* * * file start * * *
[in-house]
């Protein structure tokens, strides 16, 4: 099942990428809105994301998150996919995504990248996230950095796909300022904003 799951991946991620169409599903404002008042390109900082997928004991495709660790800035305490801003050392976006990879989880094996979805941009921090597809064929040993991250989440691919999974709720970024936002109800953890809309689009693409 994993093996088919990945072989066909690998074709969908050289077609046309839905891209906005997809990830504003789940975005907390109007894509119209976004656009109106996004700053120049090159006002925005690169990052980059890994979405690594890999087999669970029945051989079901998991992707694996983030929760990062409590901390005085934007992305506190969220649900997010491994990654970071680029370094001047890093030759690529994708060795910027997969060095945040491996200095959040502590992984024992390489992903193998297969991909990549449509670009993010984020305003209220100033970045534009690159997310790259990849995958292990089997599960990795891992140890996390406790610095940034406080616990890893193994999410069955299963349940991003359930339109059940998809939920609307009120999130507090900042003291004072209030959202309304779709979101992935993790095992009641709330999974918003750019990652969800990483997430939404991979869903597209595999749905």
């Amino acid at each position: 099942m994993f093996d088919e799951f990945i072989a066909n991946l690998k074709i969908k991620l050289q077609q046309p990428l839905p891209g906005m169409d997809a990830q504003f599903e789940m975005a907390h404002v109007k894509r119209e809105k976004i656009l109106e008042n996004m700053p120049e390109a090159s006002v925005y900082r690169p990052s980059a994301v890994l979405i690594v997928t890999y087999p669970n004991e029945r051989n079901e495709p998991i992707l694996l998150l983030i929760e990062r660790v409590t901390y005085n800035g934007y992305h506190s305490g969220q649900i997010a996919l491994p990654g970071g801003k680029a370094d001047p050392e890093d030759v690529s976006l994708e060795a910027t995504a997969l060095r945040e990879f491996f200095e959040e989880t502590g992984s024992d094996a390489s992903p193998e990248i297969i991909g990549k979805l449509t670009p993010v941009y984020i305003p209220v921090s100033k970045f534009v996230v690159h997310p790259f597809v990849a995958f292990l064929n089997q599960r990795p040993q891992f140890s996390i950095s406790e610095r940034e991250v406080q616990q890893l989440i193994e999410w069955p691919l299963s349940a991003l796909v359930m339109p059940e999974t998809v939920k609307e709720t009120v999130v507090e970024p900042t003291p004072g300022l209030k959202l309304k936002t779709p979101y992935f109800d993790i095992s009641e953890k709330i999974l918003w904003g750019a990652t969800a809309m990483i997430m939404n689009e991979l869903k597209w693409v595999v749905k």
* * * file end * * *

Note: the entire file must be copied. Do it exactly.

[in-house]
């Protein structure tokens, strides 16, 4: 099942990428809105994301998150996919995504990248996230950095796909300022904003 799951991946991620169409599903404002008042390109900082997928004991495709660790800035305490801003050392976006990879989880094996979805941009921090597809064929040993991250989440691919999974709720970024936002109800953890809309689009693409 994993093996088919990945072989066909690998074709969908050289077609046309839905891209906005997809990830504003789940975005907390109007894509119209976004656009109106996004700053120049090159006002925005690169990052980059890994979405690594890999087999669970029945051989079901998991992707694996983030929760990062409590901390005085934007992305506190969220649900997010491994990654970071680029370094001047890093030759690529994708060795910027997969060095945040491996200095959040502590992984024992390489992903193998297969991909990549449509670009993010984020305003209220100033970045534009690159997310790259990849995958292990089997599960990795891992140890996390406790610095940034406080616990890893193994999410069955299963349940991003359930339109059940998809939920609307009120999130507090900042003291004072209030959202309304779709979101992935993790095992009641709330999974918003750019990652969800990483997430939404991979869903597209595999749905």
């Amino acid at each position: 099942m994993f093996d088919e799951f990945i072989a066909n991946l690998k074709i969908k991620l050289q077609q046309p990428l839905p891209g906005m169409d997809a990830q504003f599903e789940m975005a907390h404002v109007k894509r119209e809105k976004i656009l109106e008042n996004m700053p120049e390109a090159s006002v925005y900082r690169p990052s980059a994301v890994l979405i690594v997928t890999y087999p669970n004991e029945r051989n079901e495709p998991i992707l694996l998150l983030i929760e990062r660790v409590t901390y005085n800035g934007y992305h506190s305490g969220q649900i997010a996919l491994p990654g970071g801003k680029a370094d001047p050392e890093d030759v690529s976006l994708e060795a910027t995504a997969l060095r945040e990879f491996f200095e959040e989880t502590g992984s024992d094996a390489s992903p193998e990248i297969i991909g990549k979805l449509t670009p993010v941009y984020i305003p209220v921090s100033k970045f534009v996230v690159h997310p790259f597809v990849a995958f292990l064929n089997q599960r990795p040993q891992f140890s996390i950095s406790e610095r940034e991250v406080q616990q890893l989440i193994e999410w069955p691919l299963s349940a991003l796909v359930m339109p059940e999974t998809v939920k609307e709720t009120v999130v507090e970024p900042t003291p004072g300022l209030k959202l309304k936002t779709p979101y992935f109800d993790i095992s009641e953890k709330i999974l918003w904003g750019a990652t969800a809309m990483i997430m939404n689009e991979l869903k597209w693409v595999v749905k």